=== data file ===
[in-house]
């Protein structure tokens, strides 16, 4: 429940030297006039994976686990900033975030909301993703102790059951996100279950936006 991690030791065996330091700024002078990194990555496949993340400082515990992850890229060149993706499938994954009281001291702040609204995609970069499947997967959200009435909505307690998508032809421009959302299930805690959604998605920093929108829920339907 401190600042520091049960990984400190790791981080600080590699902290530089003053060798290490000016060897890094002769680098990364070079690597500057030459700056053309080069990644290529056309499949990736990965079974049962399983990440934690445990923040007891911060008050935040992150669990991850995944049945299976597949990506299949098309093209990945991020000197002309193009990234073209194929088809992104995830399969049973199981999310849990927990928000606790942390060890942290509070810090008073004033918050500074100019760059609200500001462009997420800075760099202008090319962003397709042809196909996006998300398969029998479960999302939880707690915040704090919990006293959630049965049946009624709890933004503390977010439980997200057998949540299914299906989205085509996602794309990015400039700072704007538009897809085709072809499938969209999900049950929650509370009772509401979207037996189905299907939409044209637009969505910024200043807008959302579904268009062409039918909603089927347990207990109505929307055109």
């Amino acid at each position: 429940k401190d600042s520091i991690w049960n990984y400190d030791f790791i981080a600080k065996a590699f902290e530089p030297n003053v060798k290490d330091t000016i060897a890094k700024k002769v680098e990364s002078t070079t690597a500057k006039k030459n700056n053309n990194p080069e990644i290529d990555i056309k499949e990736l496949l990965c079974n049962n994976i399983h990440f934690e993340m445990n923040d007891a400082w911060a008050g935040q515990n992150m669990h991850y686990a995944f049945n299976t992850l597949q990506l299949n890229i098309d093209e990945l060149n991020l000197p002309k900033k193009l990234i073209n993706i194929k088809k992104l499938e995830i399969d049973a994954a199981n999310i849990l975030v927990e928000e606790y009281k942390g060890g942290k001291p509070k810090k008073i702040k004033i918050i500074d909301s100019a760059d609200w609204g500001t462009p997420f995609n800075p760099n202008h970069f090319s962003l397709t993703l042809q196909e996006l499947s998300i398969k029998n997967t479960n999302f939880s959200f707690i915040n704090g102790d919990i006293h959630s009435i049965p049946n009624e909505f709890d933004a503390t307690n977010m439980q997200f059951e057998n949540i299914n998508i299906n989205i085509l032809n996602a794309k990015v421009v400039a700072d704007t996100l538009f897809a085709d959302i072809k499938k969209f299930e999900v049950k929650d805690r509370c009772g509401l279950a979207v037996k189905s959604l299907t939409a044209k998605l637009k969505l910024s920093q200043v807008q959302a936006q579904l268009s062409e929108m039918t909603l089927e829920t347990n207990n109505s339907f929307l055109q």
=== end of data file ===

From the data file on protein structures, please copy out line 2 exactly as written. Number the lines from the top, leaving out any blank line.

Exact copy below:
């Protein structure tokens, strides 16, 4: 429940030297006039994976686990900033975030909301993703102790059951996100279950936006 991690030791065996330091700024002078990194990555496949993340400082515990992850890229060149993706499938994954009281001291702040609204995609970069499947997967959200009435909505307690998508032809421009959302299930805690959604998605920093929108829920339907 401190600042520091049960990984400190790791981080600080590699902290530089003053060798290490000016060897890094002769680098990364070079690597500057030459700056053309080069990644290529056309499949990736990965079974049962399983990440934690445990923040007891911060008050935040992150669990991850995944049945299976597949990506299949098309093209990945991020000197002309193009990234073209194929088809992104995830399969049973199981999310849990927990928000606790942390060890942290509070810090008073004033918050500074100019760059609200500001462009997420800075760099202008090319962003397709042809196909996006998300398969029998479960999302939880707690915040704090919990006293959630049965049946009624709890933004503390977010439980997200057998949540299914299906989205085509996602794309990015400039700072704007538009897809085709072809499938969209999900049950929650509370009772509401979207037996189905299907939409044209637009969505910024200043807008959302579904268009062409039918909603089927347990207990109505929307055109």